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Alternate leg movement amplifies locomotor-like muscle activity in spinal cord injured persons.

date: 02/01/2005
author: Kawashima N, Nozaki D, Abe MO, Akai M, Nakazawa K.
publication: J Neurophysiol. 2005 Feb;93(2):777-85. Epub 2004 Sep 22.
pubmed_ID: 15385590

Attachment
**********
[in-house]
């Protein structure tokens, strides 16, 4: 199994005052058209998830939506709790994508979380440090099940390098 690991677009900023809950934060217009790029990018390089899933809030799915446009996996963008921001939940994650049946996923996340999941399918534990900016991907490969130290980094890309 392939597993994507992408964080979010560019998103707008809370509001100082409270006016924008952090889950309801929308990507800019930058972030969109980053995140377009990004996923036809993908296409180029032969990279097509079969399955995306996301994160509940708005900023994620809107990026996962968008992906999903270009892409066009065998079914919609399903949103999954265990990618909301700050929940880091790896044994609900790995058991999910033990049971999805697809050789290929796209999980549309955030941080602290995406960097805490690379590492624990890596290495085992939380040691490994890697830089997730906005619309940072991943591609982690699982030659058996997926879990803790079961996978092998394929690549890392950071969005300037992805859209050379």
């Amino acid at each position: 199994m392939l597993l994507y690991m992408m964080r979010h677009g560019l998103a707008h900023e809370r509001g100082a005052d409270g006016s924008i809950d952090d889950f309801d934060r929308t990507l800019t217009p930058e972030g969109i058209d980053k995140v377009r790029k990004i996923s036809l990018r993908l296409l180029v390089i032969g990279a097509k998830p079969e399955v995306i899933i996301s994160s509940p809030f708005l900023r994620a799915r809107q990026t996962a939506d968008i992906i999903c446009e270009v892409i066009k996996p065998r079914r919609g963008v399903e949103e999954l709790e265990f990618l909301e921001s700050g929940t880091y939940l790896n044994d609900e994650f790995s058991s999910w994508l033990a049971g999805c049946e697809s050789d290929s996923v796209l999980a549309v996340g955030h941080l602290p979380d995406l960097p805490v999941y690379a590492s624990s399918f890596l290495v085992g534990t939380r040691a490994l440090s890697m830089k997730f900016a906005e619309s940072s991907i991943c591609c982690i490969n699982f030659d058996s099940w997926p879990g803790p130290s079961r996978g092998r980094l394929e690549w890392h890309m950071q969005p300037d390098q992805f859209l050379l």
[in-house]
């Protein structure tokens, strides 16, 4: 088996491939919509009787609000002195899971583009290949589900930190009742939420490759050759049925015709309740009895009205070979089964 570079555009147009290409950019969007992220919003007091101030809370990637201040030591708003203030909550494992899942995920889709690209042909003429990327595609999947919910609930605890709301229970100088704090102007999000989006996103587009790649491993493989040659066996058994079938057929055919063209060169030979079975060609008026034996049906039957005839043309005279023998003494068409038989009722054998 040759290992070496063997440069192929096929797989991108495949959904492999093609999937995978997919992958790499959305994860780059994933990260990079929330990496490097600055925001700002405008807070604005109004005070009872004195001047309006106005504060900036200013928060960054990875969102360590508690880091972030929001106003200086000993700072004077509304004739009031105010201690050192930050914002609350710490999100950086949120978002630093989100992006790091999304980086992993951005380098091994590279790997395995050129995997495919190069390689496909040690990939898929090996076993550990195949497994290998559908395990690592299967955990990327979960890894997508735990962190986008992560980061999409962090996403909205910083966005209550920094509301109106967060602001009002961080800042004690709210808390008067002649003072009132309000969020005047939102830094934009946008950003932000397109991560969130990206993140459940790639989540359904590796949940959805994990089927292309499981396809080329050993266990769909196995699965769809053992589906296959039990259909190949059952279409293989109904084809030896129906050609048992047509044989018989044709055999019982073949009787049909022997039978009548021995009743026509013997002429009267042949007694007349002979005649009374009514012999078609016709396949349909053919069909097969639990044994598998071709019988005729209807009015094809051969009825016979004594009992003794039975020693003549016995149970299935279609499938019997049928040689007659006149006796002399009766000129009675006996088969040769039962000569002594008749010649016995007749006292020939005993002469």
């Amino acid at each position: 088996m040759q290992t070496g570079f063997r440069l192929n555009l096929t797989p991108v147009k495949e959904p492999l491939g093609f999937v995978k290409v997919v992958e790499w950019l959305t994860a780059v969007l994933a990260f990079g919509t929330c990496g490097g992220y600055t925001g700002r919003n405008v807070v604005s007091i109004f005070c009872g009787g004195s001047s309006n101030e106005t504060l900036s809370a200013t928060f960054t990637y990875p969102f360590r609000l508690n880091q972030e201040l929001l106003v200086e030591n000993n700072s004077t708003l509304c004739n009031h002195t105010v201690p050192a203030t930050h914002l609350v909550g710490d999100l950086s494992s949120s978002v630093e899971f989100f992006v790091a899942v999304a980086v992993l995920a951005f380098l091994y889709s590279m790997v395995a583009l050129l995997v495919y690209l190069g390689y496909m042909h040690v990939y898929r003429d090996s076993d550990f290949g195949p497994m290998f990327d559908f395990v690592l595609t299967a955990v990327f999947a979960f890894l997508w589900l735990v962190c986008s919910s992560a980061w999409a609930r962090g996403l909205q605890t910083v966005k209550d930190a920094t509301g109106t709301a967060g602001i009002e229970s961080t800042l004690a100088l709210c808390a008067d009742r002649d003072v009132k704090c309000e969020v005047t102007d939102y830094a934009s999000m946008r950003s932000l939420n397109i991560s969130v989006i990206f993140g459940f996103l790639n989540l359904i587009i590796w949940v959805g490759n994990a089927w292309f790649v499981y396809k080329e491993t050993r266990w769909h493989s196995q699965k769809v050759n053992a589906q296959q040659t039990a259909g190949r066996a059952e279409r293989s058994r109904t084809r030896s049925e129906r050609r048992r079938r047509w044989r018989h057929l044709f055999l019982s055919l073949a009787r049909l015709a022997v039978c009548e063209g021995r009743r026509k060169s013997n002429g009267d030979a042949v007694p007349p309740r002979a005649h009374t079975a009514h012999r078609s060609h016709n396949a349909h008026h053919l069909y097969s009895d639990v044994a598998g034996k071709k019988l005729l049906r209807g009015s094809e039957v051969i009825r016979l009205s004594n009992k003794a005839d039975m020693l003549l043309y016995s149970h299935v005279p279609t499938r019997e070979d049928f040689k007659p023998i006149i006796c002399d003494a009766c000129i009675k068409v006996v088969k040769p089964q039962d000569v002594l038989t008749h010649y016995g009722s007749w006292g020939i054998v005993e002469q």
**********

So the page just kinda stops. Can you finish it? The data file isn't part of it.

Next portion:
It is now well recognized that muscle activity can be induced even in the paralyzed lower limb muscles of persons with spinal cord injury (SCI) by imposing locomotion-like movements on both of their legs. Although the significant role of the afferent input related to hip joint movement and body load has been emphasized considerably in previous studies, the contribution of the “alternate” leg movement pattern has not been fully investigated. This study was designed to investigate to what extent the alternate leg movement influenced this “locomotor-like” muscle activity. The knee-locked leg swing movement was imposed on 10 complete SCI subjects using a gait training apparatus. The following three different experimental conditions were adopted: 1) bilateral alternate leg movement, 2) unilateral leg movement, and 3) bilateral synchronous (in-phase) leg movement. In all experimental conditions, the passive leg movement induced EMG activity in the soleus and medial head of the gastrocnemius muscles in all SCI subjects and in the biceps femoris muscle in 8 of 10 SCI subjects. On the other hand, the EMG activity was not observed in the tibialis anterior and rectus femoris muscles. The EMG level of these activated muscles, as quantified by integrating the rectified EMG activity recorded from the right leg, was significantly larger for bilateral alternate leg movement than for unilateral and bilateral synchronous movements, although the right hip and ankle joint movements were identical in all experimental conditions. In addition, the difference in the pattern of the load applied to the leg among conditions was unable to explain the enhancement of EMG activity in the bilateral alternate leg movement condition. These results suggest that the sensory information generated by alternate leg movements plays a substantial role in amplifying the induced locomotor-like muscle activity in the lower limbs.

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